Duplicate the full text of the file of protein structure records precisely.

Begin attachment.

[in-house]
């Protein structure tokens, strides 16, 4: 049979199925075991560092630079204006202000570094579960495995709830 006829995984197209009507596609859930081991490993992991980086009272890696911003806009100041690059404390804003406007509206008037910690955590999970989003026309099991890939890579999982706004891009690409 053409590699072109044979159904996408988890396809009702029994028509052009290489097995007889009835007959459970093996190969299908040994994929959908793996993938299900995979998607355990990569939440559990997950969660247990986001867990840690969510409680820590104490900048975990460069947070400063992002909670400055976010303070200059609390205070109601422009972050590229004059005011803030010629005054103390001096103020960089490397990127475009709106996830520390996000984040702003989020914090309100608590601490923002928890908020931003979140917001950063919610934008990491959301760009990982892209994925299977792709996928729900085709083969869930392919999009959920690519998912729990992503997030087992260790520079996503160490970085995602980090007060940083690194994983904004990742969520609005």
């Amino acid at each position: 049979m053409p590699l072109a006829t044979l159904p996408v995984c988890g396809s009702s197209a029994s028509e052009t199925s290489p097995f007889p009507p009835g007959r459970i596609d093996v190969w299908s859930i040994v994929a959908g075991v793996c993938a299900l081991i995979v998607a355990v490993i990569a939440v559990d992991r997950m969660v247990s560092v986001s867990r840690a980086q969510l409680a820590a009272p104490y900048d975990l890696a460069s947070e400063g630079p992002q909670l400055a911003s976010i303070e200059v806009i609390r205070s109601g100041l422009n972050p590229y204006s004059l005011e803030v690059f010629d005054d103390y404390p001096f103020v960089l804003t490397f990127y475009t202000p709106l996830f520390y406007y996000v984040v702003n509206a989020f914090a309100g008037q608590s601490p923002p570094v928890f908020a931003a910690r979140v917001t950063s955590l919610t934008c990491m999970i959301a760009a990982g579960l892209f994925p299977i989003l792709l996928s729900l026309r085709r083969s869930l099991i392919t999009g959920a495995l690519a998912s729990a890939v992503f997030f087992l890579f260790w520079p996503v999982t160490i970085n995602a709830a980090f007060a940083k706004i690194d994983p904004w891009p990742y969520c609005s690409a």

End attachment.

[in-house]
């Protein structure tokens, strides 16, 4: 049979199925075991560092630079204006202000570094579960495995709830 006829995984197209009507596609859930081991490993992991980086009272890696911003806009100041690059404390804003406007509206008037910690955590999970989003026309099991890939890579999982706004891009690409 053409590699072109044979159904996408988890396809009702029994028509052009290489097995007889009835007959459970093996190969299908040994994929959908793996993938299900995979998607355990990569939440559990997950969660247990986001867990840690969510409680820590104490900048975990460069947070400063992002909670400055976010303070200059609390205070109601422009972050590229004059005011803030010629005054103390001096103020960089490397990127475009709106996830520390996000984040702003989020914090309100608590601490923002928890908020931003979140917001950063919610934008990491959301760009990982892209994925299977792709996928729900085709083969869930392919999009959920690519998912729990992503997030087992260790520079996503160490970085995602980090007060940083690194994983904004990742969520609005």
């Amino acid at each position: 049979m053409p590699l072109a006829t044979l159904p996408v995984c988890g396809s009702s197209a029994s028509e052009t199925s290489p097995f007889p009507p009835g007959r459970i596609d093996v190969w299908s859930i040994v994929a959908g075991v793996c993938a299900l081991i995979v998607a355990v490993i990569a939440v559990d992991r997950m969660v247990s560092v986001s867990r840690a980086q969510l409680a820590a009272p104490y900048d975990l890696a460069s947070e400063g630079p992002q909670l400055a911003s976010i303070e200059v806009i609390r205070s109601g100041l422009n972050p590229y204006s004059l005011e803030v690059f010629d005054d103390y404390p001096f103020v960089l804003t490397f990127y475009t202000p709106l996830f520390y406007y996000v984040v702003n509206a989020f914090a309100g008037q608590s601490p923002p570094v928890f908020a931003a910690r979140v917001t950063s955590l919610t934008c990491m999970i959301a760009a990982g579960l892209f994925p299977i989003l792709l996928s729900l026309r085709r083969s869930l099991i392919t999009g959920a495995l690519a998912s729990a890939v992503f997030f087992l890579f260790w520079p996503v999982t160490i970085n995602a709830a980090f007060a940083k706004i690194d994983p904004w891009p990742y969520c609005s690409a």